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Microsoft has focused on strong multicore support in Windows 7 to deliver superior performance. These improvements will really kick in when developers start using Visual Studio 2010, a software development suite that offers greatly improved tools to leverage the power of multiple CPUs.

Jon Devaan is head of Windows Core Operating System Division and led the Windows 7 multicore improvements.  (Source: CNET)
The company is taking multi-core performance very seriously

Microsoft is ready to put the Windows Vista era behind it and is moving on to a Windows 7 world starting October 22. Among Windows 7's greatest strengths is a combination of power and efficiency.  Faster and with new APIs like DirectX 11, the new OS looks to deliver impressive results, assuming driver makers can live up to their end of the bargain and write efficient drivers for the new OS. 

One strength of Windows 7 that's not always talked about, but is lurking under the surface of many of the operating system's advancements is its improved use of multiple cores.  With Intel and AMD flooding the market with multi-core designs, the gigahertz war is dead and a new war is brewing -- a battle for the most cores, and the most efficient cores.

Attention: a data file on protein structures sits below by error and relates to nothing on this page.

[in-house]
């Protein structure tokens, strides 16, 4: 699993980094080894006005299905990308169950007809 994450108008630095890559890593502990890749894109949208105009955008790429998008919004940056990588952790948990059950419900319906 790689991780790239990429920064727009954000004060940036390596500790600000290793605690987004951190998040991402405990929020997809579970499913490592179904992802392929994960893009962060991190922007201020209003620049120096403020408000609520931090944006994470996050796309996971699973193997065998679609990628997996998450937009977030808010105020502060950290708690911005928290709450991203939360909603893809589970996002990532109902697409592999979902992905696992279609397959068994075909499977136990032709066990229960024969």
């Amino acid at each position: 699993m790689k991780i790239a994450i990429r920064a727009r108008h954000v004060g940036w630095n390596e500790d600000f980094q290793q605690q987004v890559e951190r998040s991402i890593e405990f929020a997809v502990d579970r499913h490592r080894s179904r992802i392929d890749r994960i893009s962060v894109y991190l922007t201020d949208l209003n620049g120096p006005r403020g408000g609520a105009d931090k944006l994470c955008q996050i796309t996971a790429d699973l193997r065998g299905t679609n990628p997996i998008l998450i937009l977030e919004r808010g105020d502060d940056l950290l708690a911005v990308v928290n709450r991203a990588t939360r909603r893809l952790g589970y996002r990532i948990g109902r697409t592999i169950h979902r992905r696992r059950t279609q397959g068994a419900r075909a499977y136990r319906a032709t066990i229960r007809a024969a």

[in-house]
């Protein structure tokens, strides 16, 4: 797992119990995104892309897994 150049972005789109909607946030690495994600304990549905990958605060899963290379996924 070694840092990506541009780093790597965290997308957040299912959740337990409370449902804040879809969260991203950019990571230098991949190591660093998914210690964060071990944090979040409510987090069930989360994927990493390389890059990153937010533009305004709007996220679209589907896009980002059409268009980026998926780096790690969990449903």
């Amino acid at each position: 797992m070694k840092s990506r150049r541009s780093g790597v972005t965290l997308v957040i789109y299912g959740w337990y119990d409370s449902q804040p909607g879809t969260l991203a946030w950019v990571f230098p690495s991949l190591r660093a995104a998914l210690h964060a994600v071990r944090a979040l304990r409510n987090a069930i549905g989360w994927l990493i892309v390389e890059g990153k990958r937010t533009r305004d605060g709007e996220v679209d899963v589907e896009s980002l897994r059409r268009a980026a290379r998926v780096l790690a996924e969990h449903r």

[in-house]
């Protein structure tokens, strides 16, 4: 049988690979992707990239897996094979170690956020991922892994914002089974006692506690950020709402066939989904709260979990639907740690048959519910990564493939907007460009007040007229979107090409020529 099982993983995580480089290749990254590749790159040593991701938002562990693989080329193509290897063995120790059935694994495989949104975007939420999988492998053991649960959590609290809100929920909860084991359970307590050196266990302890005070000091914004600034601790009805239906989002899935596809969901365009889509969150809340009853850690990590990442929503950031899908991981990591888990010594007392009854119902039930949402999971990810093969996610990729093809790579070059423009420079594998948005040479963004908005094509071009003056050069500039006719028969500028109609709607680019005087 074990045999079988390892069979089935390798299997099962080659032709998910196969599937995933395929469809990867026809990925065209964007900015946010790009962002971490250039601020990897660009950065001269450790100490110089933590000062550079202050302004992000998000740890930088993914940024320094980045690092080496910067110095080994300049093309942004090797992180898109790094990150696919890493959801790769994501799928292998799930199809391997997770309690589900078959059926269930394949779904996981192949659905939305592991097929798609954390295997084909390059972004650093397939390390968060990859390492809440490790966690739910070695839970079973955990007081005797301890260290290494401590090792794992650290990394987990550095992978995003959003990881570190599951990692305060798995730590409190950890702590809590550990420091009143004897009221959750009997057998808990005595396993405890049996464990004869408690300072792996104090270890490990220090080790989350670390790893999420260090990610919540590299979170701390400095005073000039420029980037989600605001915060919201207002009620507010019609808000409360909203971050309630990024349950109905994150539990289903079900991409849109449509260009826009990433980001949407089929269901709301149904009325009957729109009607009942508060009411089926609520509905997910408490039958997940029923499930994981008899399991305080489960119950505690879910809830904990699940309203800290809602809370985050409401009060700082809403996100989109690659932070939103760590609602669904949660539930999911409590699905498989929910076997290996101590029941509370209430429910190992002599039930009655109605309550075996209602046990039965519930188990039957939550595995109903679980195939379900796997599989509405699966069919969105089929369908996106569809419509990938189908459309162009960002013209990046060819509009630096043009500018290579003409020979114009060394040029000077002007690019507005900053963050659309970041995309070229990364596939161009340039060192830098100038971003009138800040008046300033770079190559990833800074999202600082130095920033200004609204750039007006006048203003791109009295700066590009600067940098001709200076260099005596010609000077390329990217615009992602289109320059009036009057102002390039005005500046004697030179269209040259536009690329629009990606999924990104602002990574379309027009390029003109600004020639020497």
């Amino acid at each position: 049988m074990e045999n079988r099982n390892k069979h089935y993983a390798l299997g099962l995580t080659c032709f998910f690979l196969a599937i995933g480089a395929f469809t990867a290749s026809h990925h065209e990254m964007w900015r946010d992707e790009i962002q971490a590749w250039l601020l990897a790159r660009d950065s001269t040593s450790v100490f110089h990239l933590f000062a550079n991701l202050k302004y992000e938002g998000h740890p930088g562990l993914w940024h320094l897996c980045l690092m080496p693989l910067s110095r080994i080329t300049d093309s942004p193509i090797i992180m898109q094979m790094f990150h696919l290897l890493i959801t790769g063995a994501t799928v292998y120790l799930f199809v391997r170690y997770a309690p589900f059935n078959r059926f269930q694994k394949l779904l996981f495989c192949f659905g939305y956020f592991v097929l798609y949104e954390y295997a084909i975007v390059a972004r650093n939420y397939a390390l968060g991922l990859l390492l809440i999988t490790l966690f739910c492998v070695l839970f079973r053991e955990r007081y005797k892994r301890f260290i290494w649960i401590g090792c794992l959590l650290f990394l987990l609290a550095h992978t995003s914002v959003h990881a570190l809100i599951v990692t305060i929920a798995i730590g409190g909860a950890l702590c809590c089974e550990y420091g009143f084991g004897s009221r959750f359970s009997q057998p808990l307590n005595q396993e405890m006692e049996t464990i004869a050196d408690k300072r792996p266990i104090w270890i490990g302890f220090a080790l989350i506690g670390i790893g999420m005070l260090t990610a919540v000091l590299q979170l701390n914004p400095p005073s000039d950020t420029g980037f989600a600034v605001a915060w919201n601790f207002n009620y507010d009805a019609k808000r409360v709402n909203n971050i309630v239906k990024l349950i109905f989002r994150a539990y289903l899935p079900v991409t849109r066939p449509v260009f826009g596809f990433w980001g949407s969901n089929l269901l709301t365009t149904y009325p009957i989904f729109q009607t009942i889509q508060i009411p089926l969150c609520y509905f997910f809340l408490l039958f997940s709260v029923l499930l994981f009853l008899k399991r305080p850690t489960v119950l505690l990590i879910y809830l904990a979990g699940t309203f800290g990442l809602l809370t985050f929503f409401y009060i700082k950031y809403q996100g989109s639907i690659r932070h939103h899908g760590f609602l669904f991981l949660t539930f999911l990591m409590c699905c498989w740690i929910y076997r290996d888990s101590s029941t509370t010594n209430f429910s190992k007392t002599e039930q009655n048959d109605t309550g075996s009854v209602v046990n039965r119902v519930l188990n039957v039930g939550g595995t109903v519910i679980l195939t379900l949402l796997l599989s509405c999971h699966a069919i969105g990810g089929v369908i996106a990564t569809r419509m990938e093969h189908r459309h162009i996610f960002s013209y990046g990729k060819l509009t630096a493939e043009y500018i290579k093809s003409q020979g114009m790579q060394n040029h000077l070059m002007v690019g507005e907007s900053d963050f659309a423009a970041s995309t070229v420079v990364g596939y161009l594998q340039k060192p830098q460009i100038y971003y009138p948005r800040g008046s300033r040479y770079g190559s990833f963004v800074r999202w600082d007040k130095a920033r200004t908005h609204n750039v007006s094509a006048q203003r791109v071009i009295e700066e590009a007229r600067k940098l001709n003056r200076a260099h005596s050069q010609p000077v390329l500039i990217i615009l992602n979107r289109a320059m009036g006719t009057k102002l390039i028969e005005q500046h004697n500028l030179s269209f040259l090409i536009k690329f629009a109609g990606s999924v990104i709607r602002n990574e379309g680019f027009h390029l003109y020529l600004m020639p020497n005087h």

Microsoft has enthusiastically jumped on the opportunity to utilize this power with Windows 7.  The new OS can support up to 256 cores, versus 64 in Vista.  Jon DeVaan, senior vice president of Microsoft's Windows Core Operating System Division says this change was particularly weighty.  He states, "One dimension is support for a much larger number of processors and getting good linear scaling on that change from 64 to 256 processors.  There's all kinds of depth in that change."